However, in my experience, these weekly calendar schedules become too much for most natural bodybuilders, with the exception of each workout done once weekly.

Treat each exercise as a separate bout.

I also don’t recommend doing the same exercise more often than every 5-7 days in the long run.

Yet many bypass this limitation by hitting the same body part in a different way.

I question if this is the right way to view it all though.

The same body part can be worked in a different manner, say flat then incline press during the same week, because they hit different regions. These lack as much overlap toward overall body part volume as modern thought would have you believe.

10-20 sets weekly per body part has become standard. This can be too much. Calculating this volume is problematic anyway since each movement targets different regions, as mentioned, which could underestimate volume too.

For instance, pulling gives almost no biceps work due to concurrency. The incline press does not hit the same region of the pectoralis major as a decline press, with each focusing on the clavicular & abdominal portions respectively.

So what should you do?

I suggest beginning with 2-4 working sets, close to positive failure, on every exercise. Adjust the sets as needed to progress in weight. Do them every 5-7 days.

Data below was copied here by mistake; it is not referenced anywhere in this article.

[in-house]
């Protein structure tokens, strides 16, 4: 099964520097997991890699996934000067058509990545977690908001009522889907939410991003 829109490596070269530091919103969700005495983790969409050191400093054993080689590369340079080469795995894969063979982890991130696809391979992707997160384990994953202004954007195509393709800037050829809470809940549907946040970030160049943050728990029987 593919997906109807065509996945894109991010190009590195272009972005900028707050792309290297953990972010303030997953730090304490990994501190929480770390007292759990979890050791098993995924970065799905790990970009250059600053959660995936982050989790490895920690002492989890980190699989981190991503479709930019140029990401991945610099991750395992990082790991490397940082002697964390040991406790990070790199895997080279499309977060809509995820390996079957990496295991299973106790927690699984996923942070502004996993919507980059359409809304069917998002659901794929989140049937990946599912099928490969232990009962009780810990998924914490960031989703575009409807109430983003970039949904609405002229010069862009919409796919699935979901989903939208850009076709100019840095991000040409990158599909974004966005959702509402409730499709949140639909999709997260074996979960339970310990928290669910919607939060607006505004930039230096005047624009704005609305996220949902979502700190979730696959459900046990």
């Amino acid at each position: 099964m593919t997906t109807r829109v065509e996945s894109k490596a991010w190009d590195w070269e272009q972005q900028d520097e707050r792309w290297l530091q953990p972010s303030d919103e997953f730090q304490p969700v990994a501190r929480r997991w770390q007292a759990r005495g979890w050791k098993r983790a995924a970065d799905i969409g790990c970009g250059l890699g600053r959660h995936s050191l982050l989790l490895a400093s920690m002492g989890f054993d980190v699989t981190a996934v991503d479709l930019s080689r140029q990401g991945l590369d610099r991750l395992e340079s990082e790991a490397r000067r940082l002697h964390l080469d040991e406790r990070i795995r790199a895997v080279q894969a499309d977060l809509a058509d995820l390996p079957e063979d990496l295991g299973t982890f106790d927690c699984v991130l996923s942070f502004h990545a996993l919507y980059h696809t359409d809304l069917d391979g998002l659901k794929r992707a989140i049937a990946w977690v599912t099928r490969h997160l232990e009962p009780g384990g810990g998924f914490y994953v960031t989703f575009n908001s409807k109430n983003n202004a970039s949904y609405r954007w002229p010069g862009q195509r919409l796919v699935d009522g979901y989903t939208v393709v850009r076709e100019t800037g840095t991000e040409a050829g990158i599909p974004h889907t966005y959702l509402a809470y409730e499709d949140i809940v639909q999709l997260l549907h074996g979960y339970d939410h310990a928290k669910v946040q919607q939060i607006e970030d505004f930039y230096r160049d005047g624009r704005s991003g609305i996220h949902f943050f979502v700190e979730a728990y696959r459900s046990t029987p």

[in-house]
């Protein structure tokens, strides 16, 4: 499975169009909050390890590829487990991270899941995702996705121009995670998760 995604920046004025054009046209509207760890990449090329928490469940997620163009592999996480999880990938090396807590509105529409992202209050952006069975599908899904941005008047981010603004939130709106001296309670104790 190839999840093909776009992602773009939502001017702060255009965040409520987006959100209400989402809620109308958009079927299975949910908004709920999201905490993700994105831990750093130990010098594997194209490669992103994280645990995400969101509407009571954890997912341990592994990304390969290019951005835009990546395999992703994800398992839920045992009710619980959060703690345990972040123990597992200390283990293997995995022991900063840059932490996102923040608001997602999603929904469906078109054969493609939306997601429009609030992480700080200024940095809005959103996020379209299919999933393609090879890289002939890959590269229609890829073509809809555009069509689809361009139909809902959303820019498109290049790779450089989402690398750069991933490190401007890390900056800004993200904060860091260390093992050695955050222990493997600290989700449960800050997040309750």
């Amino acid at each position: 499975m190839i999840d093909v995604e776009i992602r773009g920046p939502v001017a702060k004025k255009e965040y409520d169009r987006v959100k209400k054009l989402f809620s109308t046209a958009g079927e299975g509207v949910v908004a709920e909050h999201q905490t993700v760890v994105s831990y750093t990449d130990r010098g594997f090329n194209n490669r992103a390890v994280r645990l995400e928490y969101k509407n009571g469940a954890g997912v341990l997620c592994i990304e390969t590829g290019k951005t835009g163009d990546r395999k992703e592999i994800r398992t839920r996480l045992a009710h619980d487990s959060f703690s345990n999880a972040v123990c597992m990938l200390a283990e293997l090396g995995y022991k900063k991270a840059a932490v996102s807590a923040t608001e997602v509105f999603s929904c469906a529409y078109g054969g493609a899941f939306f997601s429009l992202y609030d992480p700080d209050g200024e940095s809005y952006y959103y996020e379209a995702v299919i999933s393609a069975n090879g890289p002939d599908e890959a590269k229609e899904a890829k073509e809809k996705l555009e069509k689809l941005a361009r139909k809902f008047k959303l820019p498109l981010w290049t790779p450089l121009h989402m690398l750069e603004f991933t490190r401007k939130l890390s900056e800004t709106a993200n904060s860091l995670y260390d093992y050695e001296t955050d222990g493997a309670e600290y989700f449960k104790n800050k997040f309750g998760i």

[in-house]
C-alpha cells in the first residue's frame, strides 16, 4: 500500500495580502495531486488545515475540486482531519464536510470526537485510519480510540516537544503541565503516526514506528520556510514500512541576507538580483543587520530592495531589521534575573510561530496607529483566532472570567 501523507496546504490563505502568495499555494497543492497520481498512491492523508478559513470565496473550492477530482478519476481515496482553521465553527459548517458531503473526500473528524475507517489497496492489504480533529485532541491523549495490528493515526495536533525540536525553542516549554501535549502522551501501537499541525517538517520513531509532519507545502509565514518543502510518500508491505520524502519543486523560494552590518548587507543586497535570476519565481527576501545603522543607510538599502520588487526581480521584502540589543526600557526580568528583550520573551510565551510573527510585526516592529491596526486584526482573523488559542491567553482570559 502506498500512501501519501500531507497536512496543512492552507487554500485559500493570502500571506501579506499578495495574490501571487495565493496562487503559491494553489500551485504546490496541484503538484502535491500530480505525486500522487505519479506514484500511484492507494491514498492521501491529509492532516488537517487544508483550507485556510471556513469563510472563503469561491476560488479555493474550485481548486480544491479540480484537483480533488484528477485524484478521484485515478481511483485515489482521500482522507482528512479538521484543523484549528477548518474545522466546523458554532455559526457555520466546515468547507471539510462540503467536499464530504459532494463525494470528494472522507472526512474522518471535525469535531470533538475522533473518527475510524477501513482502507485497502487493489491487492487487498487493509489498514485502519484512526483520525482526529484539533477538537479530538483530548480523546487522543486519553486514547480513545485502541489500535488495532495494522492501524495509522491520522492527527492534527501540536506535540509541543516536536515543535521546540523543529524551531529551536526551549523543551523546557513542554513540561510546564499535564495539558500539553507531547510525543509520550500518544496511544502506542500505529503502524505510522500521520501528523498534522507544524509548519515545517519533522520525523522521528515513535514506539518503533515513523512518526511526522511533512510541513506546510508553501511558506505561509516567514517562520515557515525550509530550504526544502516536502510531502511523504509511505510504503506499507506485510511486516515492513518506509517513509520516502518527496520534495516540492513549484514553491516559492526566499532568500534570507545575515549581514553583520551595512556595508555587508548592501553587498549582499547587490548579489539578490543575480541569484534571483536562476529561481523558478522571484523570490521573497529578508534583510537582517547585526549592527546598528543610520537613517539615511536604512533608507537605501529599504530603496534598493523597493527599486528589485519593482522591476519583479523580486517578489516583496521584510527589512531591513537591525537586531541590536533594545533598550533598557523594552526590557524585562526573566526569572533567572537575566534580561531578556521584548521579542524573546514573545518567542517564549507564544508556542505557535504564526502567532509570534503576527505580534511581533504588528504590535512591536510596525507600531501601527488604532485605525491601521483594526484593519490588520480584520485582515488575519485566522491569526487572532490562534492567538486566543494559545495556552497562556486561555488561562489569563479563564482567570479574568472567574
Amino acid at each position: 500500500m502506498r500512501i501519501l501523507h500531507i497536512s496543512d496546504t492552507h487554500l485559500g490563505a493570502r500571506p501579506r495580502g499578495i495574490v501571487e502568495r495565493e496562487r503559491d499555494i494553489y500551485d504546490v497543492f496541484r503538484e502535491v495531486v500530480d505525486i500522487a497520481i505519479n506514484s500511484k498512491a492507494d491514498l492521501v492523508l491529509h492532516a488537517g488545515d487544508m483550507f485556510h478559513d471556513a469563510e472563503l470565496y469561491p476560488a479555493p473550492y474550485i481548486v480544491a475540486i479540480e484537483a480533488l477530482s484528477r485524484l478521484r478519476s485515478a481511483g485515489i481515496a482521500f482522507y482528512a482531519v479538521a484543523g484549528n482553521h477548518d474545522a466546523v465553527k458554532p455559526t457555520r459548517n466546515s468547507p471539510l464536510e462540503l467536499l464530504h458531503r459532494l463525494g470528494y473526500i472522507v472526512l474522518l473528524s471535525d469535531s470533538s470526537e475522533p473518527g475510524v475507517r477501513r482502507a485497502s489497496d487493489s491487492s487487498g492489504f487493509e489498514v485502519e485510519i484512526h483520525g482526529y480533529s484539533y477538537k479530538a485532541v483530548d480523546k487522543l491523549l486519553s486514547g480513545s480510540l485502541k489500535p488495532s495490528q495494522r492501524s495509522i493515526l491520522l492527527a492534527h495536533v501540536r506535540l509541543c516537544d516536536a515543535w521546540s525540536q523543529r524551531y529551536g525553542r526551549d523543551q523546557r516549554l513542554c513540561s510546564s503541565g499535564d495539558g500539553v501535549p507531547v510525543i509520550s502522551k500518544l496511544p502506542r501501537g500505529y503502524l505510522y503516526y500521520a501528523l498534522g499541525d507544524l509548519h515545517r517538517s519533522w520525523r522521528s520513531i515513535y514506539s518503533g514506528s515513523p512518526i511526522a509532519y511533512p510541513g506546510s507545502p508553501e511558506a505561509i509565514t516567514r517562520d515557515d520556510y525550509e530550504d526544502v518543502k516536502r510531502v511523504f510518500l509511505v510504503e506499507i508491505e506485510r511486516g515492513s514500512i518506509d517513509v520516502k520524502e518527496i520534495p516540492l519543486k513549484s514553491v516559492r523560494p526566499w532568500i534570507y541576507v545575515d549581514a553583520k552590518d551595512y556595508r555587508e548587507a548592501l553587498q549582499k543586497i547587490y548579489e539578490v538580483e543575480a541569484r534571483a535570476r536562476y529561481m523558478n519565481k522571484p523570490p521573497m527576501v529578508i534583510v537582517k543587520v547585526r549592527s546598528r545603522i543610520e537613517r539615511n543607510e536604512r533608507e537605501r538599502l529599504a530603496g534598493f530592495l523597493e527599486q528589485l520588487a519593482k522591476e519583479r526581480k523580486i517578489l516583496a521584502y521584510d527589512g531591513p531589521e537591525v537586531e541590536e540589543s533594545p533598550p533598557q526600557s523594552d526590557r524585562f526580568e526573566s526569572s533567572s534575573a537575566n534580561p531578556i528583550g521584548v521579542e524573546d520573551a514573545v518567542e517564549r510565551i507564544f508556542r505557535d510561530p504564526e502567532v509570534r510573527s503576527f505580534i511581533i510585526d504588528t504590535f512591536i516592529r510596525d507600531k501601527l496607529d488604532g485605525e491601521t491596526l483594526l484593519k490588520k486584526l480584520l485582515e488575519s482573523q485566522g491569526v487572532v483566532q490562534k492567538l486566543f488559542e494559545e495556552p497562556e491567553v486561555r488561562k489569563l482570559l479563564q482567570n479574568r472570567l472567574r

Scatter them however you wish (push/pull, upper/lower, torso/arms/legs, etc.) across a split routine you like. I don’t feel it matters if you do all body part exercises on the same or different days.

Beyond Typical Bodybuilding Weekly Routines

If you enjoy bodybuilding but are just starting out, consider jumping right into 5-7 days between specific workouts.

Most regard this as suboptimal, and it likely is somewhat at early stages, but I’d rather you develop all muscles right away versus overemphasizing the basics.

Though convenient, the calendar week only leaves once weekly per workout as viable in the end. Yet depending on your recovery, you may find better progress hitting a workout every 5-6 days. The essential factor is the right amount of rest, neither overtraining nor detraining.

Let me finish on a couple points.

Never design a routine toward an unrealistic rate of progress!

A mere 5 lb. addition weekly per exercise, possible at least early in your career, would lead to 250+ lb. yearly increase. This is not sustainable for long even with beginners. Imagine if you progressed more often!

Don’t indulge in fuzzy math that excites you to use higher frequencies. (365/7 = 52 sessions, 365/5 = 73 sessions & 365/3 = 121 sessions per year!). Let results dictate your schedule.

Be eminently practical; don’t stick to patterns!

You may prefer doing sets of 8 reps like I do. However, this may harm your elbows versus doing sets of 12 on arm extensions. Always go with the latter option, even if having 8 reps on all exercises seems more “elegant” to you.

If you feel the need for more or less volume & frequency on certain exercises, try it! Many find their calves benefit from extra work, maybe due to a higher slow-twitch fiber composition or less work performed. Always be pragmatic.

Think beyond typical bodybuilding weekly routines, balancing intensity, volume & frequency with open-mindedness to uniquely suit you.